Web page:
Attorney George Pavia and his wife, Antonia, are looking to sell their storied brownstone at 18 East 73rd Street for $24 million, according to Streeteasy.com.
The home, a Neo-Georgian-style building composed of five-separate residences including the Pavias’, was previously at the center of a massive legal dispute between its owners and a tenant who accused the couple of allowing mold to spread through his apartment and failing to disclose the rent-stabilized status of the building.
Pavia meanwhile accused the tenant, convicted felon James Couri, of harassment. According to a 2006 story in the New York Times, Couri allegedly called Pavia repeatedly and sent him a letter in 2002, stating: “Your father was a fascist sympathizer and you were a member of the Mussolini-Fascist youth corps during pre-World War II” and “you are a disgrace to the practice of law.” The Pavias prevailed over the tenant in an extended legal battle; Couri was eventually evicted. The tenant was the only resident of the building with a rent-stabilized lease.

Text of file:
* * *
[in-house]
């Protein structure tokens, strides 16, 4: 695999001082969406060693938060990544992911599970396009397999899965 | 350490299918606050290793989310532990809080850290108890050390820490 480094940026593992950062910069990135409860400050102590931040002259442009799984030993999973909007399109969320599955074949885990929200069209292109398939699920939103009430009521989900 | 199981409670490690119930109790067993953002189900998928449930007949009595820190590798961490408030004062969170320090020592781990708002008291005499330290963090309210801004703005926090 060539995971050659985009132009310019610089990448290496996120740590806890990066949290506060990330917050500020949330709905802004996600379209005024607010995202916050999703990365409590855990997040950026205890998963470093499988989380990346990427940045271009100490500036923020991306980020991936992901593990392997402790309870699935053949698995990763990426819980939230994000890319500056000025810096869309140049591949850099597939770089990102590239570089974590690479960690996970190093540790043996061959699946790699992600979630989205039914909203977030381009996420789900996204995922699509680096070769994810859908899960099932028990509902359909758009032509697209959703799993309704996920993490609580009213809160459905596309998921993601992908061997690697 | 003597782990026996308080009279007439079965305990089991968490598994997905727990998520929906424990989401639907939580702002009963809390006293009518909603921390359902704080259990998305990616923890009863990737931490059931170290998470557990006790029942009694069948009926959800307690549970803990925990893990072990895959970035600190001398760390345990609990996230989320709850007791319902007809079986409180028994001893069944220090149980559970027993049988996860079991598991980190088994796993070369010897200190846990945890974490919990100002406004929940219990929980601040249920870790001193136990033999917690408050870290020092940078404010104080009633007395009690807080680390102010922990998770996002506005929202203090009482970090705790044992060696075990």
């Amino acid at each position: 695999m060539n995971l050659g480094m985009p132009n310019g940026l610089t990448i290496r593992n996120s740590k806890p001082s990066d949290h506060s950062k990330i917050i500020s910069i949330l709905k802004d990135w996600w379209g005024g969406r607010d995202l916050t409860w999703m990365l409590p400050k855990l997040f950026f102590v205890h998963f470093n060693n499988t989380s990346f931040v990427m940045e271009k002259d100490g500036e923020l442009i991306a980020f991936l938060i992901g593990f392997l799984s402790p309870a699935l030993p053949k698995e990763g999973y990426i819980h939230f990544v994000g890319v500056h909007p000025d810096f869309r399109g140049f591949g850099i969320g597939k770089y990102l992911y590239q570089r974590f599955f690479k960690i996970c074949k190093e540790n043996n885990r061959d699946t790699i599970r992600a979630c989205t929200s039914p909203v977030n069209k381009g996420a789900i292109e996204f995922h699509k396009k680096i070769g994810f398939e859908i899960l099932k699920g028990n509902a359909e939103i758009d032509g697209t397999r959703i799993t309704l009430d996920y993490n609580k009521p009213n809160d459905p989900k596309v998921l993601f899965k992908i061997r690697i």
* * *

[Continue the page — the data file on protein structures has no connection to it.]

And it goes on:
The Pavias have now listed the home for sale with Corinne Pulitzer of Prudential Douglas Elliman. The owners currently occupy a triplex on floors one through three, which includes: three bedrooms, four full bathrooms, two kitchens, a living room, a formal dining room and a library. The fourth and fifth floors are configured with three one-bedroom rental apartments and one studio apartment. Tenancy is on a month-to-month basis so that the house will be delivered vacant, according to the listing. Pulitzer was not immediately available for comment.
The Pavias have owned the home since 1977. When contacted by The Real Deal, George Pavia, a partner at the law firm of Pavia & Harcourt, said he would be sad to see the home go. He is selling following the death of his large dog, who loved the small garden at the back of the property. “No dog, no children, just the two of us bouncing around in 4,500 square feet is a little much,” he said. Pavia said he and his wife are relocating to a smaller apartment on the Upper East Side.
Following the eviction of Couri, the Pavias hosted an exorcism party at their home, Pavia told The Real Deal. “It didn’t really work,” he said, “because the next tenants turned out to be almost just as bad.”